What young lawyers need to do nowlink opens in new window

The legal industry is more exciting and dynamic than ever, with technology bringing about rapid change in the practice of law as well as new opportunities.

The new legal careerlink opens in new window

Change and opportunity are flip sides of a coin. The best way to adapt to change is to be positioned for the opportunities it produces.

Advice in the Age of Automationlink opens in new window

Grads can often bypass lower value roles and move straight into the more interesting work they’ve been freed to do—practice law.

How to thrive as a young lawyer in today’s marketlink opens in new window

How can you keep pace with the changes and chart your professional development to remain relevant and competitive in the current environment and that of tomorrow?

The power of mentorshiplink opens in new window

Mentorship in the legal profession provides you a sense of collegiality, expectation of professionalism, and gives you a first look into how the profession runs.

Mindfulness: the secret weapon against stresslink opens in new window

The mindfulness revolution is here. It is helping all sorts of professionals. And it can help lawyers too.

The law firms with the best Associateslink opens in new window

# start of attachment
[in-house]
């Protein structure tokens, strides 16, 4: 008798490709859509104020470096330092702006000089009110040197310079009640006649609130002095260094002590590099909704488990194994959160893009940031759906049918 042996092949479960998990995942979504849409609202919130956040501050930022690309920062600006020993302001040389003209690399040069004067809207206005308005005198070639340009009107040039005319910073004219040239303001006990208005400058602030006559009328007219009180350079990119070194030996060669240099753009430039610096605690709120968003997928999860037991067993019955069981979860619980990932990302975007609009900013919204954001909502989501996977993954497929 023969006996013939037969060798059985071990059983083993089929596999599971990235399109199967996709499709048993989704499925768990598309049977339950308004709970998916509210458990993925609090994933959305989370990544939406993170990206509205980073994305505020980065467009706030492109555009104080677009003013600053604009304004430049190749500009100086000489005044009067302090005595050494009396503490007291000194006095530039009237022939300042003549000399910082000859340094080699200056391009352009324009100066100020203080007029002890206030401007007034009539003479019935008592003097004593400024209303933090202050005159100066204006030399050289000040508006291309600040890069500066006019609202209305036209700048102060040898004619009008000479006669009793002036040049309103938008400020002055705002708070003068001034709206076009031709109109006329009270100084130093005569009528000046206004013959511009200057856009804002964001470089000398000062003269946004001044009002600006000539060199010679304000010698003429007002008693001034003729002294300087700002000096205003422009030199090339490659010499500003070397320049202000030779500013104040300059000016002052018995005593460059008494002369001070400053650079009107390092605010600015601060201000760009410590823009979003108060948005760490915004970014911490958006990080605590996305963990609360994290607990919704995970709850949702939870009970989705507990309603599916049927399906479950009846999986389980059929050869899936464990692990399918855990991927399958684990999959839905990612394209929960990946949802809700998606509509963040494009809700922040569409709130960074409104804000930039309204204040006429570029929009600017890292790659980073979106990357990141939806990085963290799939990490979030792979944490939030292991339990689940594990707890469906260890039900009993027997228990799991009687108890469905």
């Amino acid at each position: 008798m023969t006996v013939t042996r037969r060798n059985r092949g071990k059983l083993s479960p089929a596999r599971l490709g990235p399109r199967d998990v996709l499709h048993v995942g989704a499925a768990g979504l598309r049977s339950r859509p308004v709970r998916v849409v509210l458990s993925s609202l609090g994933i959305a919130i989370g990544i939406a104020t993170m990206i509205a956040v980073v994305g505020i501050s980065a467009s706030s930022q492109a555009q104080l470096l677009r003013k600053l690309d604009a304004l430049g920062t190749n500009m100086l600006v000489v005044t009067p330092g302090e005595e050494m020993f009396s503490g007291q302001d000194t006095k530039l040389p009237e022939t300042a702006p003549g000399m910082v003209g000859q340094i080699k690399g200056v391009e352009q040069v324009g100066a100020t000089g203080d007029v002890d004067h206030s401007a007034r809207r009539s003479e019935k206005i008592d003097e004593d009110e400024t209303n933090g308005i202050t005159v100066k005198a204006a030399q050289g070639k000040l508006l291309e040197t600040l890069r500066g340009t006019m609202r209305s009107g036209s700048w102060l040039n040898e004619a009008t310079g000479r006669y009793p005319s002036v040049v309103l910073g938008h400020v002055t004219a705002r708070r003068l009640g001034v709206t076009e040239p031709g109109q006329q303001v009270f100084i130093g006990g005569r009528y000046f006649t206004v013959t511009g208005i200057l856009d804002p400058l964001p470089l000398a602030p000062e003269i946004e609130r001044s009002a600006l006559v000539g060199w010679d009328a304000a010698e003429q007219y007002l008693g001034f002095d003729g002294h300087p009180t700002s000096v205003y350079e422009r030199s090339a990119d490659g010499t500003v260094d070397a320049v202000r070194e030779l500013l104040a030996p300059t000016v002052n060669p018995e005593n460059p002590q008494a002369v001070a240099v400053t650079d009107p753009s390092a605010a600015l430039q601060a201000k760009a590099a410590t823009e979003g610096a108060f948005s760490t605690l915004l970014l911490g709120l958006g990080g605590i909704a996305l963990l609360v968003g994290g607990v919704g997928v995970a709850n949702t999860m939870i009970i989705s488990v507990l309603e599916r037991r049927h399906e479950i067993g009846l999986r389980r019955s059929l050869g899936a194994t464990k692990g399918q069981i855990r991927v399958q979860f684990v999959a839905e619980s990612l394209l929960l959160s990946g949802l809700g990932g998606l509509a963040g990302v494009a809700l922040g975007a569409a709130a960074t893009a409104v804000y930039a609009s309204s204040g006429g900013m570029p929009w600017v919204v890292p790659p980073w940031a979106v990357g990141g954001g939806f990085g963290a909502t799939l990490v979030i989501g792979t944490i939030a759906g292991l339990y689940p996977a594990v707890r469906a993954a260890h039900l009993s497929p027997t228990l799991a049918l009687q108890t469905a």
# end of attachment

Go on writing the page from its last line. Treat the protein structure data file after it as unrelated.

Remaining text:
BTI is an insightful legal industry consulting and research firm that predominantly covers US clients.  As a Canadian firm, Osler is thrilled to be recognized for the quality of its associates.

McGill Panel explores the future of legal educationlink opens in new window

Osler’s National Co-Chairman, Shahir Guindi, along with other respected peers, speak on a panel at McGill about the future of legal education.

Yalden named Professor in Corporate Law & Financelink opens in new window

Osler’s Robert Yalden named the inaugural Stephen Sigurdson Professor in Corporate Law and Finance at Queen’s University.

$1M in bursaries announced for Métis, First Nations and Inuit students at U of T Law Schoollink opens in new window

Former Osler lawyer and U of T Alumnus, Norman Loveland and his wife, Gay, donate $1 million for student bursaries.